Self-discovery on two different fields

Unsolved Mysteries is not a typical television show for a 10 year old, but for one USF softball player this was the beginning of her future.

Watching these shows with her father, she learned about the FBI as a child and discovered this is what she wanted to do with her life.

Last summer, second baseman Ginny Georgantas took a step off one familiar field where she practices her batting and she found herself on another field for the Marines.

Georgantas said she attended Officer Candidate School, a boot camp for students with a college degree, to get a taste of what it’s like to be in the Marines and because it’s one step closer to the FBI. But Georgantas, who has 101 RBI tying her at third place for USF’s career RBI, returned from OCS knowing more about herself and how to bring motivation to her field at home.

“Going into the Marines, I’ve learned a lot about team work and leadership, mostly it was about leadership,” Georgantas said.

“Being so tired there all the time you have to learn to work through it.”

Georgantas said before boot camp she could barely run half a mile, but before she left her distance increased to six miles a day.

“There it doesn’t matter how tired you are, you can’t fall asleep,” Georgantas said. “And you are tired. Sometimes you get three hours sleep a night and you have to wake up and you have to give 110 percent all the time.”

Although the physical activity was tiresome for Georgantas she said it was easier than she expected because other activities such as field training and military classes were included.

“I expected the whole day to be physical fitness where you just wanted to keel over and throw up, but it was not like that at all,” Georgantas said. “And then I come back here and it’s so much easier.”

Georgantas, who will graduate this semester with a criminology major, said the difficult part was returning to the student-athlete schedule which she realized is harder than boot camp.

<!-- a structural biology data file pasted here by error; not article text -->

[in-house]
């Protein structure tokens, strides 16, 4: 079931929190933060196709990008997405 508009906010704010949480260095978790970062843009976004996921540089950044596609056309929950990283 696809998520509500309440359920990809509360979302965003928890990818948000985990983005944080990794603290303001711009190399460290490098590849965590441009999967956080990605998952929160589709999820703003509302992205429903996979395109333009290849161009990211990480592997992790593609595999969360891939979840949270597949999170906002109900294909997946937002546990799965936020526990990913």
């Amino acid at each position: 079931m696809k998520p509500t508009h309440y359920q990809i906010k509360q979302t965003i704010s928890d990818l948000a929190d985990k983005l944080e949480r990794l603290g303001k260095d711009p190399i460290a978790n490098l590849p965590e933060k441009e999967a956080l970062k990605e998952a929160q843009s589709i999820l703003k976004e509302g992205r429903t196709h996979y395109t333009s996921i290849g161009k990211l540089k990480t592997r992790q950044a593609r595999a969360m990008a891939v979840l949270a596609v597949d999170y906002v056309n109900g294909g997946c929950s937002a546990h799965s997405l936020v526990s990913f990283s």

“It’s hard to balance studies, working out, and giving your all at practice every day and try to have some kind of social life, which most of us don’t,” Georgantas said.

USF softball coach Ken Eriksen said his players are constantly busy from morning to evening, and before they know it they have to wake up and repeat the routine.

Eriksen said their day usually begins at 5:30 a.m. so they can be in the weight room from 6 a.m. – 7:30 a.m. Then the players need to attend classes, which have to be scheduled between 8 a.m. and 2 p.m. because practice runs for about three or four hours after that.

Finally, after practice, they have to go to study hall for a few hours.

“Many people don’t realize the commitment it takes,” Eriksen said. “There is not a lot of time for social activity.”

Georgantas said Eriksen supported her decision to attend boot camp when most coaches wouldn’t because it takes time away from softball. Eriksen and the team’s assistant coaches were going to attend Georgantas’s graduation at boot camp – however, she was kicked out halfway into the 10-week program.

“It’s a long story, but I got into trouble because I was hanging with the wrong crowd,” Georgantas said. “I’m the kind of person who doesn’t really follow rules.”

The experience of failure taught her to be a professional on and off the field.

“I was so devastated because I failed at something,” Georgantas said. “I still have my plane ticket that sent me home, up on my wall because I never want to feel that way again.”

Eriksen said he sees discipline in Georgantas during the team’s practices and games.

“She has a strong will and game plan and has accomplished so much,” Eriksen said.

Now Georgantas said she tries to be a leader off the field as well as on the field.

“On the field I was always a leader but outside the field I was never a leader,” Georgantas said. “Now I try to be more professional and try to do the right thing. If there’s problems on the team or people ask me for advice, I try to help.”

Georgantas said she will go to boot camp again this summer and continue her commitment with the Marines so she can continue her dream to become one of the FBI profilers she used to watch on television.

  • Contact Grace Agostin at